Gary Newbon

Gary Newbon MBE (born 15 March 1945[1] in Cambridge, Cambridgeshire) is a television sports presenter and executive.

He attended Culford School near Bury St Edmunds where he captained the rugby first XV and edited the school magazine. Upon leaving school he became a junior reporter in Cambridge and then a freelance Fleet Street journalist reporting on tennis and rugby union. He began his television career at Westward TV in the 1960s,[2] and then as an ATV sports reporter for their ATV Today programme in the early 1970s.[3] The continuing illness of his boss, Controller of Sports Billy Wright, the former England football captain meant that he and a small team - including Trevor East - had to carry out Wright's functions whilst covering up the extent of his ill-health. He himself later became Controller of Sports (West Midlands) for ATV and, later, Central Television, Newbon reported on football and hosted boxing and darts programmes for the ITV network, whilst hosting sports coverage on ATV and Central, while also presenting sports reports on the regional news programmes and performing his executive role.[4] Newbon conducted post-match interviews, including a memorable exchange with Brian Clough after Nottingham Forest had lost 4-0 to Everton, when Newbon's question about Forest's lack of commitment was replied to with "Because they're just like you and me, Gary - a bunch of pansies", after which Clough kissed Newbon on the cheek and walked off.[5] Newbon sparked a controversy in 1983 when he appeared to show two fingers to the QPR manager.

Now retired from ITV after 36 years, he is currently a Sky Sports presenter.[3] He hosted the football phone-in show You're On Sky Sports, which is usually scheduled immediately after the evening's main game. He hosts live greyhound racing on Sky Sports as well as Time of Our Lives.

In 2004, he presented a phone-in show on UK national radio station talkSPORT, "Final Whistle", which was broadcast on Saturdays between 5.00pm and 8.00pm after the day's league fixtures. The show is now presented by Terry Christian and Micky Quinn.

In 2005, he presented the 2005 Premier League Darts on Sky Sports, which was the inaugural year of the competition.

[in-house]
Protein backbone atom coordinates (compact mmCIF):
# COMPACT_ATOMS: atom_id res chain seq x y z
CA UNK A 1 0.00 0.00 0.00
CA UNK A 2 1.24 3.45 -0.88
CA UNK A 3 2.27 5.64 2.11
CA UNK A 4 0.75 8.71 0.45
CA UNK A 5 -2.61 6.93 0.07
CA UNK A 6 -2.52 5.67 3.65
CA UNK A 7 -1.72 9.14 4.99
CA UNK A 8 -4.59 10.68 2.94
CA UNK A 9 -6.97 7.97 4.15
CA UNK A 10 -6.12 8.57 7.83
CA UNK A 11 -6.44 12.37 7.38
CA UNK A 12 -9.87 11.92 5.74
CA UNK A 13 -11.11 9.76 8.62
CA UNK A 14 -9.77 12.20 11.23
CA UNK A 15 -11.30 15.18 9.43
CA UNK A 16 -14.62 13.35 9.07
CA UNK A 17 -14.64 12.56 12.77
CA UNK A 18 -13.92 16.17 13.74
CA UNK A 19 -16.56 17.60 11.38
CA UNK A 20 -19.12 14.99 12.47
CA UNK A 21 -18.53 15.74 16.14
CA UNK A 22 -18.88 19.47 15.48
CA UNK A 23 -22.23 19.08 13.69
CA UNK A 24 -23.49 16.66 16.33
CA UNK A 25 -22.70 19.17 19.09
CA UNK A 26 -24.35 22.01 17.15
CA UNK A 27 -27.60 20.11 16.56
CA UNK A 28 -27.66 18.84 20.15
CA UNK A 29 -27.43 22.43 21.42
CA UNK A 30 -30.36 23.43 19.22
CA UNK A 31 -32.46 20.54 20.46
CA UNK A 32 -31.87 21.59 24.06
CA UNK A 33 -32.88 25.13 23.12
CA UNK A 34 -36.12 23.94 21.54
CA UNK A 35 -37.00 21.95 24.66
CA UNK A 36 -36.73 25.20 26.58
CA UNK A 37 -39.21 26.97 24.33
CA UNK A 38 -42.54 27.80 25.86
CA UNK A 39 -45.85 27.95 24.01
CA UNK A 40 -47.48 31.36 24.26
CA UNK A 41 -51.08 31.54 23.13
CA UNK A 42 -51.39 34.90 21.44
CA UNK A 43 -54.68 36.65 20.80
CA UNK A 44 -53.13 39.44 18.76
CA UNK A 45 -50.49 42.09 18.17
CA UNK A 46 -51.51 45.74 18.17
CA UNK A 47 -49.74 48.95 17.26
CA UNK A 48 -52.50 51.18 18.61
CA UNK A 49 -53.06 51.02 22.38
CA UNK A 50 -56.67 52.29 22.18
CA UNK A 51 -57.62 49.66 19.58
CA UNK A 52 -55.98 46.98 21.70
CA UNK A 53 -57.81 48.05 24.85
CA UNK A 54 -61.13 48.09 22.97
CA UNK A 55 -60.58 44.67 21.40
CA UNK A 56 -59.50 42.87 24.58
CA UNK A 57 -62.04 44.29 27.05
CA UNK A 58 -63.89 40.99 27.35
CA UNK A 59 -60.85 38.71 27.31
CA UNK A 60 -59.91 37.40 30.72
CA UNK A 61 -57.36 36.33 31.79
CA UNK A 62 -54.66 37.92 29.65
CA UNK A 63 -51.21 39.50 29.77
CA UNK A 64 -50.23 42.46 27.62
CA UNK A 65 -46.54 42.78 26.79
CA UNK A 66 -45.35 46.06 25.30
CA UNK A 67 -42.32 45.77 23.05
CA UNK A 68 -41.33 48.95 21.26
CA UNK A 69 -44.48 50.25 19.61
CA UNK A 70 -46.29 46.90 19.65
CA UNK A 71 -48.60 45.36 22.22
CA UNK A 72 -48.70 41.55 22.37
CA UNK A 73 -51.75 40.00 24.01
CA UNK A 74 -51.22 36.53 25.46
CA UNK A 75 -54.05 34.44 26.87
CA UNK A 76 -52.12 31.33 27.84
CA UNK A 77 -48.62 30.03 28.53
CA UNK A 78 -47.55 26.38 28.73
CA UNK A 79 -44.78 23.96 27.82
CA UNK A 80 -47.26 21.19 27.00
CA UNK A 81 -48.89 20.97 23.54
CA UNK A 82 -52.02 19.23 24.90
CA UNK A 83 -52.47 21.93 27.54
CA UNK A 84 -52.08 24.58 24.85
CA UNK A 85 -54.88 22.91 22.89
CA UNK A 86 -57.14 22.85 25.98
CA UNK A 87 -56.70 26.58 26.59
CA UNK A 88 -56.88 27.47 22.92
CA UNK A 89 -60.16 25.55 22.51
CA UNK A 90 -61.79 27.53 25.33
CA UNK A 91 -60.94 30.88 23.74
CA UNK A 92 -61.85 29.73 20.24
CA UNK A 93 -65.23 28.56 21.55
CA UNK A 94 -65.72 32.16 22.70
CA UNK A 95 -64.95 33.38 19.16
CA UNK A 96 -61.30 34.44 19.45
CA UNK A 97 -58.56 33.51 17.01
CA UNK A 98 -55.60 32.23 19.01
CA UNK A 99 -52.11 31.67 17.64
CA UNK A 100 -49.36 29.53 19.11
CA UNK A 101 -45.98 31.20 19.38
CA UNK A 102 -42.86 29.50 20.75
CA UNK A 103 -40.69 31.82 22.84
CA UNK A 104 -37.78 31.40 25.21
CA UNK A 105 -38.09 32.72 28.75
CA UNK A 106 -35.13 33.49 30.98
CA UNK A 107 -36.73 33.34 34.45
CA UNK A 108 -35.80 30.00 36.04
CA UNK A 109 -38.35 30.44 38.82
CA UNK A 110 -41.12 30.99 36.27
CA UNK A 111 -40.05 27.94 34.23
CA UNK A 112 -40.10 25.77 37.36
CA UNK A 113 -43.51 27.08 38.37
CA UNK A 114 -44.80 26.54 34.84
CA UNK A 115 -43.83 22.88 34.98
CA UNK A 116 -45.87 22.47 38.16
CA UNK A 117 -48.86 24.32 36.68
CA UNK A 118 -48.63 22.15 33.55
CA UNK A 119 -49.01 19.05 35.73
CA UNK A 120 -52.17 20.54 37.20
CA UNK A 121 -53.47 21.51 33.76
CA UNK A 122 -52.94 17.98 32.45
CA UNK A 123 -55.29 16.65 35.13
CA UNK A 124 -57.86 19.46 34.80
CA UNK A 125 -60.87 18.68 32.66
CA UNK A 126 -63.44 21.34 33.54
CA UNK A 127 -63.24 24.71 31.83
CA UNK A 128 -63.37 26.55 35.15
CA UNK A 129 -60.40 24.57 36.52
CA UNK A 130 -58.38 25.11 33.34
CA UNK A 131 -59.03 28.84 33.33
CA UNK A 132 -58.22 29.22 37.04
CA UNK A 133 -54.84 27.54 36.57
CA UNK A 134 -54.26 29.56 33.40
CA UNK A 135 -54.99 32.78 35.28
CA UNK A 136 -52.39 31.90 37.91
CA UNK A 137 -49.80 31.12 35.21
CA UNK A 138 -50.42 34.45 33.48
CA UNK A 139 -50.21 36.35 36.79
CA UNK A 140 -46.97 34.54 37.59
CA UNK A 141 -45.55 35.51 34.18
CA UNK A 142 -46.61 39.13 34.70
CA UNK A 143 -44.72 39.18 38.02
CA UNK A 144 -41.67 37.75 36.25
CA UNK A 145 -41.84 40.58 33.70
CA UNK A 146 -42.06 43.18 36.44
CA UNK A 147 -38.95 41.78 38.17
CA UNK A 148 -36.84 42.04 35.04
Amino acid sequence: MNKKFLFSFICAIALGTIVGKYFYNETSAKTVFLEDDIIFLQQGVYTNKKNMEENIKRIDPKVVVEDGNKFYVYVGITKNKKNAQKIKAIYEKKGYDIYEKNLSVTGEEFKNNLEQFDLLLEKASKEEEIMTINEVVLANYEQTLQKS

But Newbon is back on talkSPORT with weekend breakfast programmes from August 2008

He became well known as a roving reporter for ITV Sport, especially in obtaining match reactions from players in the tunnels during UEFA Champions League games. His role was later filled by Gabriel Clarke.

After his ITV Sport reporter job, Gary joined up with Central Television and became the Central Sports reporter on Central's flagship news programme Central News at Six, before being replaced by Sarah Jane Mee and Matt Teale in 2005. He also led the ITV Sport team at his time at Central, during which they won various awards for their UEFA Champions League, Formula One coverage and sports documentaries.

Gary subsequently returned to Central's screens as a pundit on Central Soccer Night in 2005 before moving to his current job at Sky Sports.

Newbon is a Leicester City fan and was seen wearing a Leicester shirt when he was ordered to Tamworth F.C. after saying on Central Soccer Night that Tamworth would not progress to the FA Cup 2nd Round, which Tamworth in fact did, and which ended up seeing Newbon at the Lamb Ground having kicked at him in jest.

Gary and his wife Katie live in Solihull. They have three children: Clare Newbon, a journalist for Grazia magazine; Neil Newbon, an actor who has had numerous film and television appearances, including an appearance as an English waiter in the award winning British comedy Goodness Gracious Me, and a film role acting opposite Stephen Fry; and Lawrence Newbon, twin brother of Neil.

Gary Newbon was appointed a Member of the Order of the British Empire (MBE) in the 2019 New Year Honours, "for services to media, to sport and to charity".[6]


  1. ^
  2. ^ Power, Corruption and Pies Volume 2, WSC Books Limited, ISBN 978-0-9540134-8-6, p. 141
  3. ^ a b "My Mentor: Gary Newbon on Tony Flanagan", The Independent, 11 April 2005, retrieved 2010-11-06
  4. ^ Boyle, Raymond & Haynes, Richard (2009) Power Play: Sport, the Media and Popular Culture, Edinburgh University Press, ISBN 978-0-7486-3593-1, p. 140
  5. ^ Murphy, Patrick (2004) His Way: The Brian Clough Story, Robson Books Ltd, ISBN 978-1-86105-849-2, p. 12
  6. ^ "No. 62507". The London Gazette (1st supplement). 29 December 2018. p. N20.